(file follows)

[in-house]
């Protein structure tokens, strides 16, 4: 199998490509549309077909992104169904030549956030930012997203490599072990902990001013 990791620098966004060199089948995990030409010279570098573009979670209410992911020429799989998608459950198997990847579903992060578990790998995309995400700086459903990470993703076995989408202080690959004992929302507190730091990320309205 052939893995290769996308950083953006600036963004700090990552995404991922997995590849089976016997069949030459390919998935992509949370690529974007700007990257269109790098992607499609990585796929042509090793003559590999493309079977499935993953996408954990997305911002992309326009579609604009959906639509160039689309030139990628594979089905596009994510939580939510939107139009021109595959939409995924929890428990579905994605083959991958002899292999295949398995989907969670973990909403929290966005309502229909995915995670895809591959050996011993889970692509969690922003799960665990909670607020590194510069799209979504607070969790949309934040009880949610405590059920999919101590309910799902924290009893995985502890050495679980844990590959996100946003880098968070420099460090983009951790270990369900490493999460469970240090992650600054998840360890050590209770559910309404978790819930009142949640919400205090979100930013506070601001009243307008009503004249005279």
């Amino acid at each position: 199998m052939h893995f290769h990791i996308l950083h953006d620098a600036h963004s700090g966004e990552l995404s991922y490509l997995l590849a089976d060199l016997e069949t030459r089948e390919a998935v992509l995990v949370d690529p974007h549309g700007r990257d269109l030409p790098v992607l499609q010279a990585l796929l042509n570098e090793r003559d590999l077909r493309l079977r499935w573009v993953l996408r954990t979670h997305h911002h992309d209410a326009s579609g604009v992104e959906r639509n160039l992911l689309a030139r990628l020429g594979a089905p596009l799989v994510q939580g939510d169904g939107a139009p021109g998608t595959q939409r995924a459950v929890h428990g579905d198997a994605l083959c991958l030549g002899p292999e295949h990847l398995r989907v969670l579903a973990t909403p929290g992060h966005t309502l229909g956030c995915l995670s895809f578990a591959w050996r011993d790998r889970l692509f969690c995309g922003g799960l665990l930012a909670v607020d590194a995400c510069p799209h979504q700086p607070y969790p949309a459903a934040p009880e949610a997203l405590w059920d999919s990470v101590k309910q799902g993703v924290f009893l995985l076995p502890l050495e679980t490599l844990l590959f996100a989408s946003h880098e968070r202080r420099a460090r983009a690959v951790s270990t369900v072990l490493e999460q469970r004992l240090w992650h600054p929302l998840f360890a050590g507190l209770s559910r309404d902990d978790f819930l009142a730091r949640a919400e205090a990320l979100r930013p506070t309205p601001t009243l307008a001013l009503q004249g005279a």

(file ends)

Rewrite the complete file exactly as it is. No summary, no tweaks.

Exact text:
[in-house]
């Protein structure tokens, strides 16, 4: 199998490509549309077909992104169904030549956030930012997203490599072990902990001013 990791620098966004060199089948995990030409010279570098573009979670209410992911020429799989998608459950198997990847579903992060578990790998995309995400700086459903990470993703076995989408202080690959004992929302507190730091990320309205 052939893995290769996308950083953006600036963004700090990552995404991922997995590849089976016997069949030459390919998935992509949370690529974007700007990257269109790098992607499609990585796929042509090793003559590999493309079977499935993953996408954990997305911002992309326009579609604009959906639509160039689309030139990628594979089905596009994510939580939510939107139009021109595959939409995924929890428990579905994605083959991958002899292999295949398995989907969670973990909403929290966005309502229909995915995670895809591959050996011993889970692509969690922003799960665990909670607020590194510069799209979504607070969790949309934040009880949610405590059920999919101590309910799902924290009893995985502890050495679980844990590959996100946003880098968070420099460090983009951790270990369900490493999460469970240090992650600054998840360890050590209770559910309404978790819930009142949640919400205090979100930013506070601001009243307008009503004249005279």
């Amino acid at each position: 199998m052939h893995f290769h990791i996308l950083h953006d620098a600036h963004s700090g966004e990552l995404s991922y490509l997995l590849a089976d060199l016997e069949t030459r089948e390919a998935v992509l995990v949370d690529p974007h549309g700007r990257d269109l030409p790098v992607l499609q010279a990585l796929l042509n570098e090793r003559d590999l077909r493309l079977r499935w573009v993953l996408r954990t979670h997305h911002h992309d209410a326009s579609g604009v992104e959906r639509n160039l992911l689309a030139r990628l020429g594979a089905p596009l799989v994510q939580g939510d169904g939107a139009p021109g998608t595959q939409r995924a459950v929890h428990g579905d198997a994605l083959c991958l030549g002899p292999e295949h990847l398995r989907v969670l579903a973990t909403p929290g992060h966005t309502l229909g956030c995915l995670s895809f578990a591959w050996r011993d790998r889970l692509f969690c995309g922003g799960l665990l930012a909670v607020d590194a995400c510069p799209h979504q700086p607070y969790p949309a459903a934040p009880e949610a997203l405590w059920d999919s990470v101590k309910q799902g993703v924290f009893l995985l076995p502890l050495e679980t490599l844990l590959f996100a989408s946003h880098e968070r202080r420099a460090r983009a690959v951790s270990t369900v072990l490493e999460q469970r004992l240090w992650h600054p929302l998840f360890a050590g507190l209770s559910r309404d902990d978790f819930l009142a730091r949640a919400e205090a990320l979100r930013p506070t309205p601001t009243l307008a001013l009503q004249g005279a």